Until now, astronomers have never directly observed more than one planet orbiting a Sun-like star.
Astronomers have succeeded in obtaining the first direct image of distant extraterrestrial worlds orbiting a star similar to our Sun.
Located about 300 light-years away, there is a young version of our Sun which, like it, has multiple planets orbiting it.
In case that wasn’t interesting enough on its own, astronomers have now managed to get the first direct image of this distant solar system.
All of this was made possible by Chile’s Very Large Telescope (VLT). Astronomers have used the European Southern Observatory (ESO) telescope to take the first direct image of a planetary system around a star like our Sun, known as TYC 8998-760-1. This discovery is of great importance for astronomy, as it allows scientists to examine how a young star system – similar to ours – evolved in its early stages.
“This discovery is a snapshot of an environment very similar to our solar system, but at a much earlier stage in its evolution,” explains Alexander Bohn, a doctoral student at the University of Leiden (Netherlands), who led the new research published in The Astrophysical Journal Letters.
This cosmic photograph is a great achievement because, although astronomers have indirectly detected thousands of exoplanets in our galaxy, only a small fraction of these distant worlds have been imaged directly.
According to astronomers, these direct observations are of great importance for the search for distant environments that may be suitable for life as we know it.
Even rarer is the direct image of two or more exoplanets around the same star, scientists say. So far, only two such systems have been directly observed, both around stars very different from our Sun.
The new image from ESO’s VLT is the first direct image of more than one exoplanet around a Sun-like star, making this image an even greater feat for astronomy.
“Our team was able to capture the first image of two gas giant companions orbiting a young analogue of the Sun,” explained Maddalena Reggiani, postdoctoral researcher at KU Leuven (Belgium) who also participated in the study.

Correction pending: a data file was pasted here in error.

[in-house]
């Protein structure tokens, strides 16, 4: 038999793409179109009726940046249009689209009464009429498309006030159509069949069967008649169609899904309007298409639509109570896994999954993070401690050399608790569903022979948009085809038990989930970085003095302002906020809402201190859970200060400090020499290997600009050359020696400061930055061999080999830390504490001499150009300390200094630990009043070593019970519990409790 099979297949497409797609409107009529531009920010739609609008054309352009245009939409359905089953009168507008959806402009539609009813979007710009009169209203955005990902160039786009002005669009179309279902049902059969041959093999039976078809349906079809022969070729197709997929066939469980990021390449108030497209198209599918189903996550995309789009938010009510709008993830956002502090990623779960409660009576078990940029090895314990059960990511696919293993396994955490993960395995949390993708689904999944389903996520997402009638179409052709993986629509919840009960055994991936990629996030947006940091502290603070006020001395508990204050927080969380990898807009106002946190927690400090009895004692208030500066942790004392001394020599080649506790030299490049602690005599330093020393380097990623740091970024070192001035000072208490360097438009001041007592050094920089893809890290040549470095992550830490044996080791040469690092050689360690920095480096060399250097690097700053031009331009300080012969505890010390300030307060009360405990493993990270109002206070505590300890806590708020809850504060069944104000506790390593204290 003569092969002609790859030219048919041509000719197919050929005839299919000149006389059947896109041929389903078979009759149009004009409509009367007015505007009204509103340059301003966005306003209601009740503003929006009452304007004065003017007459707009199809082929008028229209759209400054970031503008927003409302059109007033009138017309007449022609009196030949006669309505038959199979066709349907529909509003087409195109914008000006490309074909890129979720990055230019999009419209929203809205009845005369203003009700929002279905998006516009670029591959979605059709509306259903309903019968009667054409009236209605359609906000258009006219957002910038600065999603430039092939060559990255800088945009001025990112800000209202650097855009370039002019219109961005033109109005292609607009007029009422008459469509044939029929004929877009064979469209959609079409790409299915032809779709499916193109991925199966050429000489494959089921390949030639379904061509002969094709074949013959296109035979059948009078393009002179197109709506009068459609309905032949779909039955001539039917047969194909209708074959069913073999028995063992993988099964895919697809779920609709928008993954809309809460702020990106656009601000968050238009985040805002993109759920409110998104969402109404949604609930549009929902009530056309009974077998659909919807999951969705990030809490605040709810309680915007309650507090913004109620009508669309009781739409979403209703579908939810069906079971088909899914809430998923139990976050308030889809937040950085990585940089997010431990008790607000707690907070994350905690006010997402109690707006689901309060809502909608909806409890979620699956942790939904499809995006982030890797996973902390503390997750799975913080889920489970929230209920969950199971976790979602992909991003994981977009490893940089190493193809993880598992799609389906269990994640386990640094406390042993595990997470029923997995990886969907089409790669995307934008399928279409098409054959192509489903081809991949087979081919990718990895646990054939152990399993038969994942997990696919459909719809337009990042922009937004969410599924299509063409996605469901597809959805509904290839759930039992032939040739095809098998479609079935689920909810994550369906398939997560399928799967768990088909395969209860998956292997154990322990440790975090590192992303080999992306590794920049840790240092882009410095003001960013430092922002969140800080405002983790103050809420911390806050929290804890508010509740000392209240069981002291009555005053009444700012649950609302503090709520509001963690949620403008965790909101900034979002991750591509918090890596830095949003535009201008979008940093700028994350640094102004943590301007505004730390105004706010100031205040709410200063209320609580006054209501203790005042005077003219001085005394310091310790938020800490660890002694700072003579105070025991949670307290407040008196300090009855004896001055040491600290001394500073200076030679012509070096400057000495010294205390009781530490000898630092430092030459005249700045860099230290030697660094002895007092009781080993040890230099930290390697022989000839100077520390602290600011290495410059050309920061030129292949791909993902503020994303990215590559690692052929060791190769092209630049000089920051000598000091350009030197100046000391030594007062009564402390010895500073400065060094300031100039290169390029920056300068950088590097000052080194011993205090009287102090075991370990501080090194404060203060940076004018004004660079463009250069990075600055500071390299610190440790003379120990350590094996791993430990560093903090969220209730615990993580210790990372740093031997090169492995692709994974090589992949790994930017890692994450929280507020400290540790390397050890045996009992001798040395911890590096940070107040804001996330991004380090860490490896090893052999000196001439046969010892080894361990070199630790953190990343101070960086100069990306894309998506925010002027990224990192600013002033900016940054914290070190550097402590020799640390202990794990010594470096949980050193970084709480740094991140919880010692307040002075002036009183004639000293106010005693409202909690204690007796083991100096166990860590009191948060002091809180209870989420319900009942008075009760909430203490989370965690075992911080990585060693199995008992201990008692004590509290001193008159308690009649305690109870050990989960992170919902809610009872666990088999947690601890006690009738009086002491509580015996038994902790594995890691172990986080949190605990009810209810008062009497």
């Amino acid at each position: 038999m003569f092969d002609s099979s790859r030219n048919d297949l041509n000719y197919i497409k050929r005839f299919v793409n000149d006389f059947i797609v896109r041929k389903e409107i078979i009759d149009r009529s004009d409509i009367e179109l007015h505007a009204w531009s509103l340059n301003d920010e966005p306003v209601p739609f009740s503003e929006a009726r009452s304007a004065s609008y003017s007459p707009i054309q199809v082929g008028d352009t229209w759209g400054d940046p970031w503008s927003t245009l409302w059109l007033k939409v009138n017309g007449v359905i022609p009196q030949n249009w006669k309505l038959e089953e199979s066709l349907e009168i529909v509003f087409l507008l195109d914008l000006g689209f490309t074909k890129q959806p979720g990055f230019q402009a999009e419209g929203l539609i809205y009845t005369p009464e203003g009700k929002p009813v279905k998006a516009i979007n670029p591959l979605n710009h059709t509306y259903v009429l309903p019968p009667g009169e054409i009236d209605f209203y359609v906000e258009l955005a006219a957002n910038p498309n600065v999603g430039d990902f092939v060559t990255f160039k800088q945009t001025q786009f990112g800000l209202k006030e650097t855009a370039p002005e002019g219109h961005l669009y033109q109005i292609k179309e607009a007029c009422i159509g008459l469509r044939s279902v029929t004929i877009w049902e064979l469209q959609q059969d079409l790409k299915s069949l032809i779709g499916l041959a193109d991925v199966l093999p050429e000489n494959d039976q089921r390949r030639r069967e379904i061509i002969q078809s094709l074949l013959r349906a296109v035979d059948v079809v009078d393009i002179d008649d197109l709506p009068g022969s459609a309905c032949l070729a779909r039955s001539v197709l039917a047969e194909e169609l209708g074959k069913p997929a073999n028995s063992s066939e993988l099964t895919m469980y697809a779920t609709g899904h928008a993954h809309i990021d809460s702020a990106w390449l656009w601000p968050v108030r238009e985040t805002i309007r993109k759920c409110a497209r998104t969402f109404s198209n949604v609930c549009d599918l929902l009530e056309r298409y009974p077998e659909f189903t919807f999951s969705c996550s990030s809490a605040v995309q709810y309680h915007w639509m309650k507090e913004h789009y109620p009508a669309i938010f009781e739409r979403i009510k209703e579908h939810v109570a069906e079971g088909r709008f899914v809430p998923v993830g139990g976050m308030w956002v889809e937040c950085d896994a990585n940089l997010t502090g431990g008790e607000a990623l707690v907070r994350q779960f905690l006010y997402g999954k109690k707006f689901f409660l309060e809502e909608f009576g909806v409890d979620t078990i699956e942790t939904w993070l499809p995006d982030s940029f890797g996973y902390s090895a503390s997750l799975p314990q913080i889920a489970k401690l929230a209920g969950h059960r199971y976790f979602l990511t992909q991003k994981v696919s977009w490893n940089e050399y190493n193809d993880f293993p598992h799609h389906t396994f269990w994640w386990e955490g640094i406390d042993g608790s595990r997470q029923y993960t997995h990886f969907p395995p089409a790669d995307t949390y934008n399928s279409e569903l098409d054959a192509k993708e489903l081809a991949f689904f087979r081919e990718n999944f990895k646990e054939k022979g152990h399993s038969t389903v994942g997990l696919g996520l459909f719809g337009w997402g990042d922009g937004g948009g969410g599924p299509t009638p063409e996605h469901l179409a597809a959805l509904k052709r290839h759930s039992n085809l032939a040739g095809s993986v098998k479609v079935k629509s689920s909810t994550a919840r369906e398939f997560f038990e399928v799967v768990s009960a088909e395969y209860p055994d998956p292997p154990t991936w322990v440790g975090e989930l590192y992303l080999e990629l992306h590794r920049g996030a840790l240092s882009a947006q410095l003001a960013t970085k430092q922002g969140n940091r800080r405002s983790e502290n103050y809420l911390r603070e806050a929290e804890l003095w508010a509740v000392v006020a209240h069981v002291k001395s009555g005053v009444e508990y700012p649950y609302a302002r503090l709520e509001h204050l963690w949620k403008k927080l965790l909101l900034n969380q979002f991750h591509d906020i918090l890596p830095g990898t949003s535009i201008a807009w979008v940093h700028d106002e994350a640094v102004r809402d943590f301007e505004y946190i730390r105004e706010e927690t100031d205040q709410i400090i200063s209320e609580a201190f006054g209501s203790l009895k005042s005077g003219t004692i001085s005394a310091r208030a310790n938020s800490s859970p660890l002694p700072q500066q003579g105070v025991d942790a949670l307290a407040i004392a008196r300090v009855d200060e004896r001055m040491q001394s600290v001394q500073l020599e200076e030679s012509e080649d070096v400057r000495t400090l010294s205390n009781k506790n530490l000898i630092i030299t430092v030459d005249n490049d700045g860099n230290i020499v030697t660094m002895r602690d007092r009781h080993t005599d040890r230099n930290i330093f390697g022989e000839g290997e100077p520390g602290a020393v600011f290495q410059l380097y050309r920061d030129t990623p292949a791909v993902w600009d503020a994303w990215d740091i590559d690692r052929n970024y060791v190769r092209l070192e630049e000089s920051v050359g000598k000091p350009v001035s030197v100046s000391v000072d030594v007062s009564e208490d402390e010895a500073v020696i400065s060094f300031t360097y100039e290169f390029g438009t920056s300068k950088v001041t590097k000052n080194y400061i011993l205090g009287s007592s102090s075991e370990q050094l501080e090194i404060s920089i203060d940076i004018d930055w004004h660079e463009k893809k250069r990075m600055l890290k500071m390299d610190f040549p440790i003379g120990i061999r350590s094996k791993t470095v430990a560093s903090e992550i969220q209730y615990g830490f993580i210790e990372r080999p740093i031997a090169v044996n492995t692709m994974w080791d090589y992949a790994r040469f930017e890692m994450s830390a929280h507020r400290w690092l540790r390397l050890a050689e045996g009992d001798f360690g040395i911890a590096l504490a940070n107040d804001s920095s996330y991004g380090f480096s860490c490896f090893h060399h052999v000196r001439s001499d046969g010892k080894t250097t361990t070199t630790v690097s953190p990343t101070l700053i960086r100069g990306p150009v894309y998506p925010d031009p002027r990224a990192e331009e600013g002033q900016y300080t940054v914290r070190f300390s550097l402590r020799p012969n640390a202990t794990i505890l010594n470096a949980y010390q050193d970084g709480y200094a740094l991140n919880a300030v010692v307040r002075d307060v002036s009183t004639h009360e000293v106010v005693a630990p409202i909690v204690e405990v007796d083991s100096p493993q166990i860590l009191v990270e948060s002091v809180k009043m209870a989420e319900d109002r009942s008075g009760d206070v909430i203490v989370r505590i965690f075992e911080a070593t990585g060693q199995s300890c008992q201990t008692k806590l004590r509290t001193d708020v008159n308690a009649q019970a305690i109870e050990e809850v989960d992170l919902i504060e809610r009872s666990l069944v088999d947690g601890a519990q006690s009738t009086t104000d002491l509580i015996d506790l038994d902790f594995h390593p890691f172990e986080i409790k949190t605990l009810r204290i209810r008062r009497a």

The two planets are visible in the new image as two bright spots far from their parent star, located at the top left of the image.
The team distinguished these planets from background stars by taking different images at different times.
Exoplanets are two gas giants that orbit their host star at distances ranging from 160 to 320 times the Earth-Sun distance.
These exoplanets are therefore much further from their star than Jupiter or Saturn are from our Sun, which are respectively only 5 and 10 times the Earth-Sun distance.
The team also found that both exoplanets are much heavier than those in our solar system. The inner planet has a mass 14 times that of Jupiter and the outer planet six times that.
The images were made possible thanks to the SPHERE instrument .
SPHERE blocks the star’s bright light using a device called a coronagraph, allowing it to observe the planets, whose light is much dimmer.
While older planets, like those in our solar system, are too cold to detect with this technique, younger planets are hotter and therefore shine brighter in the infrared light range, the scientists found.
For astronomers to confirm whether these planets formed in their current location, far from the star, or whether they migrated from other locations, further observations of this system will be needed. Such observations can be made with the Extremely Large Telescope (ELT).
ESO’s ELT will also study the interaction between two young planets in the same system.
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